# A spectroscopy question

1. Jan 5, 2015

### sciphys1

Hi All,

Lets say I know the absorption cross-section of a gaseous species e.g. O2. I have a pulsed laser of a certain energy and of pulse duration, which will hopefully guide me with the number of photons and I focus that laser beam into a stream of O2 gas. Can I calculate the percentage of molecules I will excite?

I have been scratching my head over this problem apart from others (which I will ask later, one at a time!). It will help a lot if you can help with the clarification.

Note: I am learning about spectroscopy but this is not a homework question.

Thank you for your help.

Mark.

2. Jan 5, 2015

### Bystander

Einstein coefficient for absorption, okay.
Wavelength and "flux." Okay. Pulse duration.
Number excited. (Past tense.) Steady state percentage? Maybe.

3. Jan 8, 2015

### Quantum Defect

You need to know a lot of additional information to be able to do this. The absorption cross section is likely the integrated cross section over the entire spectrum. You need to know if the spectrum is diffuse or sharp -- i.e. are you able to excite the entire ensemble of molecules or only a small subset? What is the laser linewidth, compared with the linewidth of the spectrum you are exciting. If the spectrum is sharp, and you know what rovibrational state of oxygen you are exciting, what is the temperature?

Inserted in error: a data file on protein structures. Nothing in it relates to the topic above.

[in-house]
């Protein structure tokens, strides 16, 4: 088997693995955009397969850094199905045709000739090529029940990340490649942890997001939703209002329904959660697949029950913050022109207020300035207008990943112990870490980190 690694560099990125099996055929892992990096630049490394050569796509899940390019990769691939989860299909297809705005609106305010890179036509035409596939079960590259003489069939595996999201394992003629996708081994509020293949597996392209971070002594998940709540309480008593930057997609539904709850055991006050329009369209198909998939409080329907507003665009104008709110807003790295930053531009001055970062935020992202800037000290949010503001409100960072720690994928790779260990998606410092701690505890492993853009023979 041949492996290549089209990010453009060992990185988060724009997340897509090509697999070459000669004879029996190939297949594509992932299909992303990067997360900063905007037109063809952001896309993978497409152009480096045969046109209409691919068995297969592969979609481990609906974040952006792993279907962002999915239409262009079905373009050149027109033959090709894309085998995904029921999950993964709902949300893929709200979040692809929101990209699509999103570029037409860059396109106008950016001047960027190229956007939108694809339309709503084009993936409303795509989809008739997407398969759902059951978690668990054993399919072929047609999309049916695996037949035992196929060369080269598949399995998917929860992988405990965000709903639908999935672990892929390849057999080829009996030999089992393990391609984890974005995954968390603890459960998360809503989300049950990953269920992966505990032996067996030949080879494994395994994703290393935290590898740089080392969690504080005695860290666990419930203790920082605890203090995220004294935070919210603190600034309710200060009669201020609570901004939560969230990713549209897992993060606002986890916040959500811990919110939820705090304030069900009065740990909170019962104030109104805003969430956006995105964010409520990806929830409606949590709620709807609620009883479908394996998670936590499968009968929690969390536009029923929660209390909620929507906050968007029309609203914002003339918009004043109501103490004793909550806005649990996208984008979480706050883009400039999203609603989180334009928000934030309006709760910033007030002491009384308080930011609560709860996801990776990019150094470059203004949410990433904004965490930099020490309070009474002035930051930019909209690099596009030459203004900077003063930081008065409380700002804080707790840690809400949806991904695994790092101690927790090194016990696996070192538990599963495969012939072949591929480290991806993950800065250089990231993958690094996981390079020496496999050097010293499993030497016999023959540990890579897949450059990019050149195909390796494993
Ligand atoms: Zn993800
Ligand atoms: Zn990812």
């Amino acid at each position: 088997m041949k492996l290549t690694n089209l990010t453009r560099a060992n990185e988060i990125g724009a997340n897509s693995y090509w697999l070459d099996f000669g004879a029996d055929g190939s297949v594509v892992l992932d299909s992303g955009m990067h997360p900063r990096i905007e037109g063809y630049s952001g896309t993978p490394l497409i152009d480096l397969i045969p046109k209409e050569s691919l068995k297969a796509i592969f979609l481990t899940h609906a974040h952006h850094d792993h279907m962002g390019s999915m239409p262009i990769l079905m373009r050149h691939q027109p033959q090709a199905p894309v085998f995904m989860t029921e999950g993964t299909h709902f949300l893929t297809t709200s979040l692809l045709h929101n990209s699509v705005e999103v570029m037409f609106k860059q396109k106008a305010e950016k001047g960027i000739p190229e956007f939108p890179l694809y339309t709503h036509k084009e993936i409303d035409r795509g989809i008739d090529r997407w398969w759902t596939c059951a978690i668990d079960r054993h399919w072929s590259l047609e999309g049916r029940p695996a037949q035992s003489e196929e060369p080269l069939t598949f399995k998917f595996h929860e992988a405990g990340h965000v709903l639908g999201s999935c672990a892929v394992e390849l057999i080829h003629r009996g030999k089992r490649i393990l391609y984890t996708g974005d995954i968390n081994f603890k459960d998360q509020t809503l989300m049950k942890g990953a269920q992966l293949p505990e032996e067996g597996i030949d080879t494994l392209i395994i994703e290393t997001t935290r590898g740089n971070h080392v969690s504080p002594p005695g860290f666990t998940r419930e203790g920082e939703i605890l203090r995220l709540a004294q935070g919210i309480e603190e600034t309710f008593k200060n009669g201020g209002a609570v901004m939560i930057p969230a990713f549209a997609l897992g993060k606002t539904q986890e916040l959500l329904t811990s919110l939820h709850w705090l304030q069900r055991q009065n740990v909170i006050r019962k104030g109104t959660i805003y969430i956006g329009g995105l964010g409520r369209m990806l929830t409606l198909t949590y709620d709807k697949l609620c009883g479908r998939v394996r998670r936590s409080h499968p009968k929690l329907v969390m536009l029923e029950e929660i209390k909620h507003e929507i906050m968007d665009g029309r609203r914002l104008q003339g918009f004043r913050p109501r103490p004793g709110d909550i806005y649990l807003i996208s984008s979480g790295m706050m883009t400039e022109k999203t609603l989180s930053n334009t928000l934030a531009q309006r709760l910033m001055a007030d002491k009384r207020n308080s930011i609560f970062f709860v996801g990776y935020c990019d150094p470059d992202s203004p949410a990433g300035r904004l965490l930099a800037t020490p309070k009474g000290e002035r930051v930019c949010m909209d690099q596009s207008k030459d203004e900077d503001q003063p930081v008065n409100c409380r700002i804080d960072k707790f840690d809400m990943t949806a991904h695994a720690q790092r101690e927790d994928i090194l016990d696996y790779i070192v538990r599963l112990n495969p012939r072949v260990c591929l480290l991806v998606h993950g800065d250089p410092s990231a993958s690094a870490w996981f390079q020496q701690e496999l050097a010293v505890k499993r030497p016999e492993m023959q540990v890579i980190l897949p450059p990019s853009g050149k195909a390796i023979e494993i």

Know someone interested in this topic? Share this thread via Reddit, Google+, Twitter, or Facebook